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SFC 300: Flager's Final Go

By Dr. Russell Hogue | Special for Knuckle Junkies

One of six professional fights for Friday's SFC: 300 at the River City Casino, Yohance Flager (10-7) expects to end his professional MMA career on his terms, going out in style as the winner. His opponent, Scott Ettling (4-2) will attempt to send Flager into retirement knowing his best days were behind him. Flager is a long-time fighter from the St. Louis area. He's been in the ring or cage 35 times between his amateur and professional career.

On Friday, the 42-year-old Flager makes what he says will be his final walk to the ring, his final time under the lights, and his final time to have his hand raised in victory. He has supreme confidence as all fighters must, but there's something different about the way he carries himself and the way he talks about this event. It's not the youth and bravado we hear from fighters all the time. Instead, he speaks in a measured confidence based on years of experience.

Flager is a fun guy and you can tell, he's having a great time and he's physically and mentally prepared for his last fight. He wants to end his career on a high note, and he's put in the hard work, determined to make that happen. That being said, you can see it in his eyes. You can hear it in his voice. He's passionate about his team and the fighters he's training. He's a level-headed guy who understands his time is at an end, but can't wait to put on a great show.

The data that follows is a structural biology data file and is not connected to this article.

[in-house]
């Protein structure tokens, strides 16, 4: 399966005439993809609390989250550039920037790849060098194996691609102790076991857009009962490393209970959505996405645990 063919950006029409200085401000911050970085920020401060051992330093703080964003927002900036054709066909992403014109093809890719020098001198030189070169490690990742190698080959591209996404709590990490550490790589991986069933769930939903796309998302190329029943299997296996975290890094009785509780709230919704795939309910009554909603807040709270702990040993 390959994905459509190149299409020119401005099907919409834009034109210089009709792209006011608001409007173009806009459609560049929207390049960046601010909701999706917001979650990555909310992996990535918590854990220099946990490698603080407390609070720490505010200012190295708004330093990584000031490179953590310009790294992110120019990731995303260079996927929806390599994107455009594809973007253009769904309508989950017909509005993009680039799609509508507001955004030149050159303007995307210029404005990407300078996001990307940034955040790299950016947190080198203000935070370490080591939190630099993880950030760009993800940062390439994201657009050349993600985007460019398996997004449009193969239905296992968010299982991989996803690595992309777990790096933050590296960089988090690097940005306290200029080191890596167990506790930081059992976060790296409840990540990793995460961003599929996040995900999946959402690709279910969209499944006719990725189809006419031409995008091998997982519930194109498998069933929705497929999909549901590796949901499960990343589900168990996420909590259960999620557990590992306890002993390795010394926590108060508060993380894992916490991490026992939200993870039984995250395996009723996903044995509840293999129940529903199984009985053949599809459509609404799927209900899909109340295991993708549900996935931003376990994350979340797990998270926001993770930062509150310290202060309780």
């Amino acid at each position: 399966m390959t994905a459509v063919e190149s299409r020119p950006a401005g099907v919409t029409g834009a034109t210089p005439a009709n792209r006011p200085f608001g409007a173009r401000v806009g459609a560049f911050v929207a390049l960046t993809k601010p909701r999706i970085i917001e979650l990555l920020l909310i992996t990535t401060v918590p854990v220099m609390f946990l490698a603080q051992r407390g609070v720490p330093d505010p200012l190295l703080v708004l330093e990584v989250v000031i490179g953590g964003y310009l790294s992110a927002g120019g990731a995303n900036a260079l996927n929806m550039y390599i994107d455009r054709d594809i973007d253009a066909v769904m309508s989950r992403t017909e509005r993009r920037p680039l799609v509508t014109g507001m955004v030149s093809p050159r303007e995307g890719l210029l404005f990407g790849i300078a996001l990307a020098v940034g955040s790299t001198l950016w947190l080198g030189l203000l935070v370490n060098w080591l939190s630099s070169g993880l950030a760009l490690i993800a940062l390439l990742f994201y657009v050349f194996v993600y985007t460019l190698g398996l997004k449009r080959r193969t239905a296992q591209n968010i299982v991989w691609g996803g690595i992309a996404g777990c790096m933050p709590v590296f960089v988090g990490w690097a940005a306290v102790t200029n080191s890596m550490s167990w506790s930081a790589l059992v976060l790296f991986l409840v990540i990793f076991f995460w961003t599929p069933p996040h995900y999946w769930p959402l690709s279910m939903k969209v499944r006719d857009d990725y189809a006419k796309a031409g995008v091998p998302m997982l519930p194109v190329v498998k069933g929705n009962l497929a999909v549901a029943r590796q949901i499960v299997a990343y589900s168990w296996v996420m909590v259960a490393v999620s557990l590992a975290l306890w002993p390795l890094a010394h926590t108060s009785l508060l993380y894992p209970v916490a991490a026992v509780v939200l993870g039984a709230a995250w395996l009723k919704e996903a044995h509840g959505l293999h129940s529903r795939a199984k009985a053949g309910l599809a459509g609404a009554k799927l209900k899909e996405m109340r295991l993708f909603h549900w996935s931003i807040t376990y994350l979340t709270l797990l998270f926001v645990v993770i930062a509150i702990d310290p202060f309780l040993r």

How did you get into MMA?

Basically, I was one hundred percent athlete when I was a kid. Say, fifth grade, and I started in gymnastics. In gymnastics, I met a boxing coach. I also started going to a boxing gym in North Carolina from five to fourteen, every summer.

Did you ever compete in the Golden Gloves?

No. No. It was just the gym work. I was interested, but my mom and dad never wanted to let me do it. I had to become a grown man (laughing) before I could really get into it. I got started late, man. I mean, I didn't have my first professional fight until 2009 or 2010.

But you had 18 amateur fights?

Yeah. I had 18 amateur fights starting in 2006.

This will be your 18th pro fight.

Yeah. I am 10-7 now, so I have had just as many pro fights. It's kind of crazy.

What's, was the biggest difference you have seen between the amateur circuit and the professional ranks?

It's just the time and the level. But there are a bunch of amateurs I fought in the pro's, guys that shouldn't be fighting pros. But there are guys out here that are on a completely different level you know.

What makes you think you can beat father time? I see a little gray in those whiskers.

I have already beat father time! (laughing). I am 42 man. He does catch up to me every night, but when I get up every morning, it's a new day. So I win.

You know man, I started late. Before I started fighting, I was doing construction work with my brother-in-law. Once I started fighting, I decided I needed to put more of my focus on training. That's when I got a job in the gym, and I started personal training and stuff. Fighting kind of opened the door to me making a living in the fitness industry.

Tell me about your toughest match?

My toughest match was my last match. Fazlo Mulabitinovic, that boy was a monster. I was supposed to fight someone else, and he came in after my original opponent couldn't make weight.